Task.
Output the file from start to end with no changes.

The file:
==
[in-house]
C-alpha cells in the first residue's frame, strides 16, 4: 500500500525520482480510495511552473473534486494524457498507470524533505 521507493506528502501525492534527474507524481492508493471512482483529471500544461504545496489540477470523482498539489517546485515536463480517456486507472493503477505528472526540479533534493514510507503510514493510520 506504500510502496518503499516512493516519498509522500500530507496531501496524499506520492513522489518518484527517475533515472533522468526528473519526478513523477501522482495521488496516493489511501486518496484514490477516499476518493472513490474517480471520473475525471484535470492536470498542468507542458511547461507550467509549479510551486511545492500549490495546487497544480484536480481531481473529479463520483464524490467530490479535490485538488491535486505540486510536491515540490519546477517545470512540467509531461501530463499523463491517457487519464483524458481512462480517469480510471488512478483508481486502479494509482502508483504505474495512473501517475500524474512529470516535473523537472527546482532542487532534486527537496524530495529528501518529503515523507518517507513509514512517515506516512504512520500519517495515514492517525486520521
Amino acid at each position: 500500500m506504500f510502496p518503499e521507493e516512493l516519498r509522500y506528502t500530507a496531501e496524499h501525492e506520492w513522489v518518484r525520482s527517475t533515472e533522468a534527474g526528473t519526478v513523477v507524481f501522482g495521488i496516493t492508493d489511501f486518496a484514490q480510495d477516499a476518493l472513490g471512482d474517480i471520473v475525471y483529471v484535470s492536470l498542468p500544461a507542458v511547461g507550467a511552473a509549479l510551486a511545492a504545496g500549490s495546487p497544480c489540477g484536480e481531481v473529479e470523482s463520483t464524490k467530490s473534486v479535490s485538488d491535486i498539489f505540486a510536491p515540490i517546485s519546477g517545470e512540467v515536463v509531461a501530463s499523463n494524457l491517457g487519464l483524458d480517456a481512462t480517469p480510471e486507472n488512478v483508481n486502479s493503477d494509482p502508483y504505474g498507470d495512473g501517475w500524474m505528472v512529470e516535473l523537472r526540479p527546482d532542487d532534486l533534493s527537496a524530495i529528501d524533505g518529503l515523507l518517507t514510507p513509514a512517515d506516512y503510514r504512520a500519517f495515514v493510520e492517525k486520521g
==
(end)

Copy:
[in-house]
C-alpha cells in the first residue's frame, strides 16, 4: 500500500525520482480510495511552473473534486494524457498507470524533505 521507493506528502501525492534527474507524481492508493471512482483529471500544461504545496489540477470523482498539489517546485515536463480517456486507472493503477505528472526540479533534493514510507503510514493510520 506504500510502496518503499516512493516519498509522500500530507496531501496524499506520492513522489518518484527517475533515472533522468526528473519526478513523477501522482495521488496516493489511501486518496484514490477516499476518493472513490474517480471520473475525471484535470492536470498542468507542458511547461507550467509549479510551486511545492500549490495546487497544480484536480481531481473529479463520483464524490467530490479535490485538488491535486505540486510536491515540490519546477517545470512540467509531461501530463499523463491517457487519464483524458481512462480517469480510471488512478483508481486502479494509482502508483504505474495512473501517475500524474512529470516535473523537472527546482532542487532534486527537496524530495529528501518529503515523507518517507513509514512517515506516512504512520500519517495515514492517525486520521
Amino acid at each position: 500500500m506504500f510502496p518503499e521507493e516512493l516519498r509522500y506528502t500530507a496531501e496524499h501525492e506520492w513522489v518518484r525520482s527517475t533515472e533522468a534527474g526528473t519526478v513523477v507524481f501522482g495521488i496516493t492508493d489511501f486518496a484514490q480510495d477516499a476518493l472513490g471512482d474517480i471520473v475525471y483529471v484535470s492536470l498542468p500544461a507542458v511547461g507550467a511552473a509549479l510551486a511545492a504545496g500549490s495546487p497544480c489540477g484536480e481531481v473529479e470523482s463520483t464524490k467530490s473534486v479535490s485538488d491535486i498539489f505540486a510536491p515540490i517546485s519546477g517545470e512540467v515536463v509531461a501530463s499523463n494524457l491517457g487519464l483524458d480517456a481512462t480517469p480510471e486507472n488512478v483508481n486502479s493503477d494509482p502508483y504505474g498507470d495512473g501517475w500524474m505528472v512529470e516535473l523537472r526540479p527546482d532542487d532534486l533534493s527537496a524530495i529528501d524533505g518529503l515523507l518517507t514510507p513509514a512517515d506516512y503510514r504512520a500519517f495515514v493510520e492517525k486520521g